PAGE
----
Africa And Aboriginal Tuesdays: The Bush Administration Needs To Ease Africa's Fears About Iraq Strategy by Charles R. Stith
I just finished a six-nation, one-month swing through Africa. There is a lot of angst and anger about America's seemingly imminent incursion into Iraq. The Bush administration needs to respond to the concern and criticism in that part of the world because while the United States can defeat Saddam Hussein without a global coalition, it can't defeat the likes of al-Qaida without worldwide cooperation.
Secretary of State Colin Powell offered a stellar, if not ironclad, case for the veracity of the Bush administration's claim that Saddam is a real and present danger to the United States. With the administration seeming to have turned the corner on persuading Western countries to support his proposed actions against Iraq, he now needs to convince the nation states of Africa and other less-developed regions that the demise of Saddam is not a defeat for the developing world.
Although subversion of the U.N. process is the way the opposition to the U.S. course of action in Iraq has crystallized, addressing this matter of process ought to be the end point rather than the starting point in the effort to keep the world focused on the larger issue -- tackling terrorism.
As is so often the case in the heat of the moment, real reasons for differences of opinion are obscured. Two such "real reasons" in this case are the flip sides of the economic argument against U.S. intervention into Iraq. The first expression of concern is that a war against Iraq will prohibitively increase the price of oil for Africa and other developing countries. The other side of the argument is that war in the Middle East, in and of itself, will spell economic hardship for Africa and the rest of the developing world.
The first test for the Bush administration, in assuaging the concerns of African states relative to the oil question, is making the case that it can get the Organization of Petroleum Exporting Countries to hold the line on oil prices. He must convince our African partners in the war against terrorism that they won't suffer the same devastating consequences they did during the OPEC precipitated oil shock of 1973.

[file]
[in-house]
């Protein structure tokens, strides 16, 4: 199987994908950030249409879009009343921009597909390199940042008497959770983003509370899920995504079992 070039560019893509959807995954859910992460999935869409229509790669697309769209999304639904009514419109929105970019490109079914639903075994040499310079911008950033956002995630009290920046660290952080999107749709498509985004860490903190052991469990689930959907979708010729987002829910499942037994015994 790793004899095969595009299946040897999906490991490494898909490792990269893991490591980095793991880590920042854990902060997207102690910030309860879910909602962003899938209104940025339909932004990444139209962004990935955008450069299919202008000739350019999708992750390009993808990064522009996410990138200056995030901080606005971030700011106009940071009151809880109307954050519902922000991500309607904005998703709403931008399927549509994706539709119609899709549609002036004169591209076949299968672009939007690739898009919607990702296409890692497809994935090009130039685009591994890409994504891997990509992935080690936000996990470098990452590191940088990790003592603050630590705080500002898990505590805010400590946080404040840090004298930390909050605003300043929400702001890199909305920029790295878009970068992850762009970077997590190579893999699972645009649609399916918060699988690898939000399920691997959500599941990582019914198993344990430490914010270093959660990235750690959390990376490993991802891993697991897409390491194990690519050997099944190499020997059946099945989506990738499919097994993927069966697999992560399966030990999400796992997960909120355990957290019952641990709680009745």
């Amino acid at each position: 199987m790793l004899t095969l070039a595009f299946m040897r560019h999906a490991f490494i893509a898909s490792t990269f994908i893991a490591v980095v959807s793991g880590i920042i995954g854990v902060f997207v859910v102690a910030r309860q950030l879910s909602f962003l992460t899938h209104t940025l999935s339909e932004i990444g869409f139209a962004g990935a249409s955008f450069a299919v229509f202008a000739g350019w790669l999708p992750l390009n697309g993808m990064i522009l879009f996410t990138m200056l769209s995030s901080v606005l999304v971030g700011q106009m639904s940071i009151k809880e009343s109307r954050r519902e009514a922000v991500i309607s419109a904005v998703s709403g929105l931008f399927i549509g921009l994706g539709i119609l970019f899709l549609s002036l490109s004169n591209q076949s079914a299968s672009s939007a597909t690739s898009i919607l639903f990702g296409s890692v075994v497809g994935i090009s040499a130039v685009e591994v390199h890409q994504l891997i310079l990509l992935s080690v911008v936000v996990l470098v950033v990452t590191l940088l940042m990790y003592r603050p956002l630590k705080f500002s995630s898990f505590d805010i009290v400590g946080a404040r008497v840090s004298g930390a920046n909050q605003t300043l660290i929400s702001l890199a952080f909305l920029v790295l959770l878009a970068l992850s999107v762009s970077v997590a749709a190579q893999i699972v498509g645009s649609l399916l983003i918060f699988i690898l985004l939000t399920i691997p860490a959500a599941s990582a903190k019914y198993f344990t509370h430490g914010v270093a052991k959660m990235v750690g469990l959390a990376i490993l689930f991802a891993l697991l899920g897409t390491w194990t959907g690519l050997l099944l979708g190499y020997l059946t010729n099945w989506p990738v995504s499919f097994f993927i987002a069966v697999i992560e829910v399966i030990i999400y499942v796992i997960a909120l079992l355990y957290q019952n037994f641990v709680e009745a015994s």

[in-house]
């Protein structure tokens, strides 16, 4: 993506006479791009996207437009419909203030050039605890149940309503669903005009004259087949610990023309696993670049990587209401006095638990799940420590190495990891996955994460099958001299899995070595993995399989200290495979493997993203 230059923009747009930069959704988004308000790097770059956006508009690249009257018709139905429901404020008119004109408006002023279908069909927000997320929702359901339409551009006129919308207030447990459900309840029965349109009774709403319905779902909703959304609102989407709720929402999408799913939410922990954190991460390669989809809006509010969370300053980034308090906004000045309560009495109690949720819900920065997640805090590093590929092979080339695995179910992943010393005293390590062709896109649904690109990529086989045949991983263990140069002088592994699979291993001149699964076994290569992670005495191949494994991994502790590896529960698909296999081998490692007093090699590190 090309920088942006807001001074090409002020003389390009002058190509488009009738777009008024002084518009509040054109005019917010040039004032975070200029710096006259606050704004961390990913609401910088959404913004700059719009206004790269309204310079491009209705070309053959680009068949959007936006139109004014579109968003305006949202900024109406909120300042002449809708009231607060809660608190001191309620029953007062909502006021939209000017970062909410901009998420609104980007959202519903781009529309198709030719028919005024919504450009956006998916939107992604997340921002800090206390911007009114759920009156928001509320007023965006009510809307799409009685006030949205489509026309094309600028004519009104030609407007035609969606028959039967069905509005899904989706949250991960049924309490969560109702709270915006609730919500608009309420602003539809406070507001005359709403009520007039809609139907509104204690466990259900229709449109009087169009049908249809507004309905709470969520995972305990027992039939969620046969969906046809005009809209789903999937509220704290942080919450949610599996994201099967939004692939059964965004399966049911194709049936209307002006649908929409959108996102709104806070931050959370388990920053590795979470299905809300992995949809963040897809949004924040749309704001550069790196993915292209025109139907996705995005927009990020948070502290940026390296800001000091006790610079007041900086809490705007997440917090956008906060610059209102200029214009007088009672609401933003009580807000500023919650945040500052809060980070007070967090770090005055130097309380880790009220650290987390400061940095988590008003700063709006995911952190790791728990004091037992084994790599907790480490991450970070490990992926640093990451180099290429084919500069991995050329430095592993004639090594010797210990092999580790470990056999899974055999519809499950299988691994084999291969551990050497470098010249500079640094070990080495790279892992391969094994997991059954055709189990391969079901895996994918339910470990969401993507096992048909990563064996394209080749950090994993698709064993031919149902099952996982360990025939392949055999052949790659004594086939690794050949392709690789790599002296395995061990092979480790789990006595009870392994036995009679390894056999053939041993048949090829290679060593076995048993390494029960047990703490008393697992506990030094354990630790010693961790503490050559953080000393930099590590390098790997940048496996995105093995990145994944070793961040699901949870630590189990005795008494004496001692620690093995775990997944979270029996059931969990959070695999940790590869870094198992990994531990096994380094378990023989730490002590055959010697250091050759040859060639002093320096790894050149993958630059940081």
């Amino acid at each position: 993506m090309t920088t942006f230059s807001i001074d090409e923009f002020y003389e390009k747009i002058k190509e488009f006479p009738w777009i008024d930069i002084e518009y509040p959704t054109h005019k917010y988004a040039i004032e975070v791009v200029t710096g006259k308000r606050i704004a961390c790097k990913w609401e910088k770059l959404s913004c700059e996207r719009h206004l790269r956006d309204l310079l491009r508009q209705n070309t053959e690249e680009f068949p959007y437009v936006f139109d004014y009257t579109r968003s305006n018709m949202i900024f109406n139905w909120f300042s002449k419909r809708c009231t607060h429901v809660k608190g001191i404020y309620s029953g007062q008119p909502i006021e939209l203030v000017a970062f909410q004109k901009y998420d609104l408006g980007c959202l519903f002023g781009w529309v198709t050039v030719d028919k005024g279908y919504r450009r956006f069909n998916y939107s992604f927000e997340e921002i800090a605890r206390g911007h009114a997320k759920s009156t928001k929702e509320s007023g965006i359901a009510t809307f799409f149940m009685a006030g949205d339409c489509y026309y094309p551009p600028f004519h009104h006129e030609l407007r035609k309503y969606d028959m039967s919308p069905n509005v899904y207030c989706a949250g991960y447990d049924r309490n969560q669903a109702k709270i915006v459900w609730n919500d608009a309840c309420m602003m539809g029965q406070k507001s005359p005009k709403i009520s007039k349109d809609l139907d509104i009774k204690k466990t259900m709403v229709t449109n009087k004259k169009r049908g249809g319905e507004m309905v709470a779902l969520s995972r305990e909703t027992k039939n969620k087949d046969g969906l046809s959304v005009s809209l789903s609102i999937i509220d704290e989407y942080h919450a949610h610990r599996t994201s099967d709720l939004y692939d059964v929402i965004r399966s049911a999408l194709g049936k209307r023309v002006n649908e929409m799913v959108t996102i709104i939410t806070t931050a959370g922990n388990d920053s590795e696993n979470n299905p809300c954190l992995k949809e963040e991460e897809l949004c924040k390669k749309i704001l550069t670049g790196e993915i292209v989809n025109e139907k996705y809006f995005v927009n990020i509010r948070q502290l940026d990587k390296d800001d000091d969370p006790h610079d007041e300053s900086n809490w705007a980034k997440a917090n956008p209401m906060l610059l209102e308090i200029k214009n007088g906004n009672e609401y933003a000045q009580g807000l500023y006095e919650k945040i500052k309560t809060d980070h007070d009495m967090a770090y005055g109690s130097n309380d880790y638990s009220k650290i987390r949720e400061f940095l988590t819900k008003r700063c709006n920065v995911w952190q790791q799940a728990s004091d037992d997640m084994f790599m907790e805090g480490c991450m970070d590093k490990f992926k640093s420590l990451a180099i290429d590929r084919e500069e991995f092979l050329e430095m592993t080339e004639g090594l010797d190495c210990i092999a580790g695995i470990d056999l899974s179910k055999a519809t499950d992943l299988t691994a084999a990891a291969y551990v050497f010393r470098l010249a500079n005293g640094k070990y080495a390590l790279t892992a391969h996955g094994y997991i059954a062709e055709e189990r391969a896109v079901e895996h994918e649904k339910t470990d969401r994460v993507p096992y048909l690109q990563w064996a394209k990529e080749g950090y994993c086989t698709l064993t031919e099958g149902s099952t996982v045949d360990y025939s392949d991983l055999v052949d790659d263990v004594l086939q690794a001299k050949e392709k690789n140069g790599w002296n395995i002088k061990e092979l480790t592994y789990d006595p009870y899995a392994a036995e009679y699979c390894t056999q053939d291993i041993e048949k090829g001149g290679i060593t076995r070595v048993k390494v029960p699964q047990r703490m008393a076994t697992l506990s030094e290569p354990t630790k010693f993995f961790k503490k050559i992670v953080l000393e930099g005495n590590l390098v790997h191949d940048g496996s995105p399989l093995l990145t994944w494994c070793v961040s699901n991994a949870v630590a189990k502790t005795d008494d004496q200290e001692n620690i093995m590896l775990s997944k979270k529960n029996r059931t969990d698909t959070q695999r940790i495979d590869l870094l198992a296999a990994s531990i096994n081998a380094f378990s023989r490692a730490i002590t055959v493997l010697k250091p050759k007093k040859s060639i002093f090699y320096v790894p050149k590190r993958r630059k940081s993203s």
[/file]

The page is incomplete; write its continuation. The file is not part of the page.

Secondly, on the issue of costs of war for African states, President Bush must do a better job of giving context to the stakes involved. He started that process in his State of the Union address. The argument he must develop is that war against Saddam is of lesser economic consequence than allowing him to provide support and succor to terrorists.
What Bush needs to do more effectively is remind the developing world of the economic consequences of Sept. 11. After the attack on the World Trade Center and Pentagon, the U.S. economy took a $1.4 trillion hit in the succeeding months. The effect of this on Africa, as World Bank President James Wolfensohn said soon after, was that tourism bookings dropped some 60 percent in Africa and foreign direct investment in that part of the world all but dried up.
If the United States and the community of nations don't do everything in their power to preclude another such attack from happening, the result will be devastating for those that can least afford it. To employ an African parable in illustrating the point, "When elephants fight, the grass suffers."
The final issue the president must address if he is to hold together the global coalition against terrorism is an issue that has not really been articulated; but it is a significant factor in the fear and resistance coming from developing parts of the world. It has to do with this whole matter of "regime change."
I'm certain that at the heart of some of the concern being expressed is the fact that the notion of regime change conjures up ghosts from ages not so far past, when such efforts resulted in the subversion of the will of the people rather than support for the will of the people.
The Bush administration must appreciate that Western "success" at this sort of thing resulted in the death of leaders such as Congolese President Patrice Lumumba and the imposition of kleptocrats such as Mobutu Sese Seko. The Bush administration must make a better case as to why this time is different and why this doesn't represent a retreat to days gone by. Doing that means keeping front and center who Saddam Hussein really is.
He is not a liberator. His leadership doesn't reflect the popular will of his people. He came to power through a coup and has maintained power through means of torture and sham elections. He has gassed his own people and invaded neighboring countries with one end in mind. That is, to extend his own hegemony. There is no reason to believe that what he has done once and twice, he won't do again.
The developing world must be reminded with each transgression that he has become increasingly emboldened and the consequences have become exponentially higher.
Whether Bush makes this case before or after U.S. troops march into Iraq, it's a case that he needs to make if the United States is to turn the tide against terrorism.
Charles R. Stith is director of Boston University's African Presidential Archives and Research Center and the former U.S. ambassador to Tanzania.
Note: This article first appeared in the Atlanta Journal-Constitution
Charles R. Stith
Tuesday, February 11, 2003
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